The lecture room at City University London filled up quickly when Gerard Baker, editor-in-chief of Dow Jones, came to give a talk on the five pillars of business journalism in the digital age.
Baker, who is also the managing editor of the Wall Street Journal, discussed the important shift that media organisations need to make if their online publishing strategies are to survive the fast-growing market of specialised business publications.
Bringing up this year’s 125th anniversary of the WSJ, he reflected on the fact that business journalism has come a long way from being a side project to being a thriving and sought-after news product. The boom started in the 1980s and 1990s, when the end of the Cold War and the ensuing explosion of financial assets boosted readers’ interest in understanding the economic events.
But for Baker, the “golden age for business journalism” is now. He cited a plethora of recently launched, digitally native business publications, such as Quartz, Business Insider and BuzzFeed Business, which thrive on the demand society has for business-oriented news.
He identified five pillars of WSJ’s digital strategy, which he considers crucial for every business publication to fulfil this demand:
Genuinely embrace the digital revolution and change the culture of news organisations. “We have to fundamentally rethink our product and reshape it for the digital age,” said Baker. “Taking the newspaper approach and sticking it into the digital format is not viable.”
Preserve and strengthen independence, and resist the temptation of relying on business organisations, even in the face of declining ad revenues.
Maintain the right balance, since an open society needs a thriving press to hold both the public and corporate sectors to account. Journalistic ethics and standard are therefore of utmost importance in keeping reporters and companies’ staff apart.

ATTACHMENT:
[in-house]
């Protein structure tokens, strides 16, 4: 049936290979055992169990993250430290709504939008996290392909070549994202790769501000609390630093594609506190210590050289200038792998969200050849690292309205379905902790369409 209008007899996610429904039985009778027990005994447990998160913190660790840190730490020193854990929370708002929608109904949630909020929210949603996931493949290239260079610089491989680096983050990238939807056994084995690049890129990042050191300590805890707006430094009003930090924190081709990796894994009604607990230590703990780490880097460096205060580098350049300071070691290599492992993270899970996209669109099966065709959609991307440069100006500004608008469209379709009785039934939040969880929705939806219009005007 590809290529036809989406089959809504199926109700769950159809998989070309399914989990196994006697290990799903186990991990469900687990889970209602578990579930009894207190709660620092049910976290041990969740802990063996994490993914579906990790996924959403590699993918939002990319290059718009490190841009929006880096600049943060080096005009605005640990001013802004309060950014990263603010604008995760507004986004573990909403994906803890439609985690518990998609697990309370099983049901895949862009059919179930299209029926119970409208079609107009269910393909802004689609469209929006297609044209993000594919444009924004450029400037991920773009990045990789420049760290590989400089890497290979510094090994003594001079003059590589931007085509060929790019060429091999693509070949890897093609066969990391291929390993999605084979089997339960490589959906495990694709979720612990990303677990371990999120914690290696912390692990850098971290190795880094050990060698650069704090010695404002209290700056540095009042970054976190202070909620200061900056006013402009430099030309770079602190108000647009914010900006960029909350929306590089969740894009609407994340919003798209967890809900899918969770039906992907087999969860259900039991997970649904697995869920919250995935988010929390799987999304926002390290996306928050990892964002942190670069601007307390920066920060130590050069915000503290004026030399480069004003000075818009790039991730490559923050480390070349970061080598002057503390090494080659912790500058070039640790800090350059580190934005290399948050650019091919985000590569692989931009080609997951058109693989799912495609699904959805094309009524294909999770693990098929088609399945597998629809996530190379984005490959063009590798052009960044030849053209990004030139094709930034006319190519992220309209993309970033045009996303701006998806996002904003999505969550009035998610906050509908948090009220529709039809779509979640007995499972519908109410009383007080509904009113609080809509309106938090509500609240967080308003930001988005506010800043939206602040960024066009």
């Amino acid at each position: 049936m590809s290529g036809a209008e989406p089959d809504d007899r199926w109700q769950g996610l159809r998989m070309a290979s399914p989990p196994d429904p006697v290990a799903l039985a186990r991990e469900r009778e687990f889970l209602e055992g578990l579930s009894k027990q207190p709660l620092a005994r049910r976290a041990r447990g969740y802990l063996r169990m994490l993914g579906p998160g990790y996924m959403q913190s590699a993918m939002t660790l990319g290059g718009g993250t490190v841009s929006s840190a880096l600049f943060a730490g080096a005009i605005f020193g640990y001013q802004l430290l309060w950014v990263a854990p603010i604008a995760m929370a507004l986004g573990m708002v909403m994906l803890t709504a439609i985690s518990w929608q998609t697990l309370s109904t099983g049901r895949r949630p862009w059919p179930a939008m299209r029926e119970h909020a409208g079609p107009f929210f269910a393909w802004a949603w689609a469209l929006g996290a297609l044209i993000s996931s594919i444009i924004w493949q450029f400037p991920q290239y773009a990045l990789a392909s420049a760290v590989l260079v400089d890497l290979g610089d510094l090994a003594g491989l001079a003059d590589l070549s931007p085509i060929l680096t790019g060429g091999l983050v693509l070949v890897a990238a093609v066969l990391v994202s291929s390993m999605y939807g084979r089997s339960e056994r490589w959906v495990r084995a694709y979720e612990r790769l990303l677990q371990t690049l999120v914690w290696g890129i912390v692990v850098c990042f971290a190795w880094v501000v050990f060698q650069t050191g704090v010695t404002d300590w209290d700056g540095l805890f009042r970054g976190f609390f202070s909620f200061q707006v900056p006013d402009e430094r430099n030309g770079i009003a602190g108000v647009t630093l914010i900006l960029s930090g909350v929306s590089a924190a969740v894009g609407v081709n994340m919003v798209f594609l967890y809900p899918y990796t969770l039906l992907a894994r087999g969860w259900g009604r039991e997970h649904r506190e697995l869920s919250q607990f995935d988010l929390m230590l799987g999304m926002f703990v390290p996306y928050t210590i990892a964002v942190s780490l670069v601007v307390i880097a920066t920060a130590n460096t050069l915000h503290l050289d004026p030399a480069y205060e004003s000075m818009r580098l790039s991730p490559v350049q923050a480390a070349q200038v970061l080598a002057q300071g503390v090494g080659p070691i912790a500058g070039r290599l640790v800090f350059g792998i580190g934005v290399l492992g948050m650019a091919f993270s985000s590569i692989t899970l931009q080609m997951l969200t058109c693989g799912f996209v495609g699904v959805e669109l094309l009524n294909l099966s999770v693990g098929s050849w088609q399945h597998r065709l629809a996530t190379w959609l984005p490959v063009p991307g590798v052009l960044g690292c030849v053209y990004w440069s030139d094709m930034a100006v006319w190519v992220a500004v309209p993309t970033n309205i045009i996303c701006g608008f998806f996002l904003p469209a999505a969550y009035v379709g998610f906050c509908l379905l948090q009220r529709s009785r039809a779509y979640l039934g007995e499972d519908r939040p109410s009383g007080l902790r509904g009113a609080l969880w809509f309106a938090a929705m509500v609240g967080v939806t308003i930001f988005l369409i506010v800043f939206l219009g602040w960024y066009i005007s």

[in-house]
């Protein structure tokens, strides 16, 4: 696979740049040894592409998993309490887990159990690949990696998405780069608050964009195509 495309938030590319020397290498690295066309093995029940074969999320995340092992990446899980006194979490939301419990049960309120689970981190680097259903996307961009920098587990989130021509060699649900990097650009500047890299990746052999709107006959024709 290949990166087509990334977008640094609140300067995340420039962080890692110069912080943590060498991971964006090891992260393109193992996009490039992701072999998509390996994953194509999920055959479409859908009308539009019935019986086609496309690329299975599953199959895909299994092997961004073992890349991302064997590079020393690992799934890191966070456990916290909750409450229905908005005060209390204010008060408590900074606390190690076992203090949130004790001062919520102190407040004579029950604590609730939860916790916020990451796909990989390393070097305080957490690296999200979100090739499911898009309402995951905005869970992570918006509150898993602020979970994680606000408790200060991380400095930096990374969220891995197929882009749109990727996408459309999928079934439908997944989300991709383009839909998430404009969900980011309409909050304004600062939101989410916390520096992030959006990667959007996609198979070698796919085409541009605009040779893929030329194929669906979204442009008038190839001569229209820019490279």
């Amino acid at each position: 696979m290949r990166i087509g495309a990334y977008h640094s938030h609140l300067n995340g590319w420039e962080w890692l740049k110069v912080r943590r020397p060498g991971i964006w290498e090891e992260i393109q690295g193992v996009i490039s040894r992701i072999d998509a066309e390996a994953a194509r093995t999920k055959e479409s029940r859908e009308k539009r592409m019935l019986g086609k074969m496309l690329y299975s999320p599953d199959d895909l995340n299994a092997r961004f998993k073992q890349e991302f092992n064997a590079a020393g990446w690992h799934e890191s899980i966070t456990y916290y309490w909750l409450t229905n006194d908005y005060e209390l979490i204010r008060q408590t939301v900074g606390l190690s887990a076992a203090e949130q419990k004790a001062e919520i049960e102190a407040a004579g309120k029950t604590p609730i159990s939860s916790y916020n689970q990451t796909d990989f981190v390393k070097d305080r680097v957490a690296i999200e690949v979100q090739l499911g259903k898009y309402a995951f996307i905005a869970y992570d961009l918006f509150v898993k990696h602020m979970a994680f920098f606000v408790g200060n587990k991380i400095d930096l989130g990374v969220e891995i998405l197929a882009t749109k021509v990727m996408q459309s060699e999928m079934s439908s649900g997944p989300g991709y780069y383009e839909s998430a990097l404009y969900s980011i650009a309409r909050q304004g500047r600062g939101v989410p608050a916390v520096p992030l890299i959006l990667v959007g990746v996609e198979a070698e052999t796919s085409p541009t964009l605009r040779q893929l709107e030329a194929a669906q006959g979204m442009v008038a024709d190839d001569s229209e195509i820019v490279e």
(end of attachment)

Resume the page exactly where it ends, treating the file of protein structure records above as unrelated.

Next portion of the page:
Invest in the high degree of specialisation. “The reality of the digital age is niche content and there are many business opportunities in offering deep insights into specific areas of coverage,” said Baker.
Seize the opportunity to become a genuinely global news organisation. Baker believes this is necessary because of the economic and financial interdependence. “The only business journalism that will survive will cover a global outlook,” he said.
“Quality journalism is still rare in the world,” he added, pointing out that as emerging economies arrive on the world stage, news organisations such as the Wall Street Journal can use the opportunity to fill the gap.
With its total combined circulation of 2.3 million copies, the WSJ is the largest paid-for title in the US. It is also the only title that decided to charge readers for online news from the beginning of its digital existence, and bets on the subscription model to help it succeed in the future.
For Baker, the current opportunities alongside difficult financial circumstances mean that there has never been a greater hunger nor greater audience for business news.
“We can meet this desire,” he said. “I’m highly optimistic about what we can do.”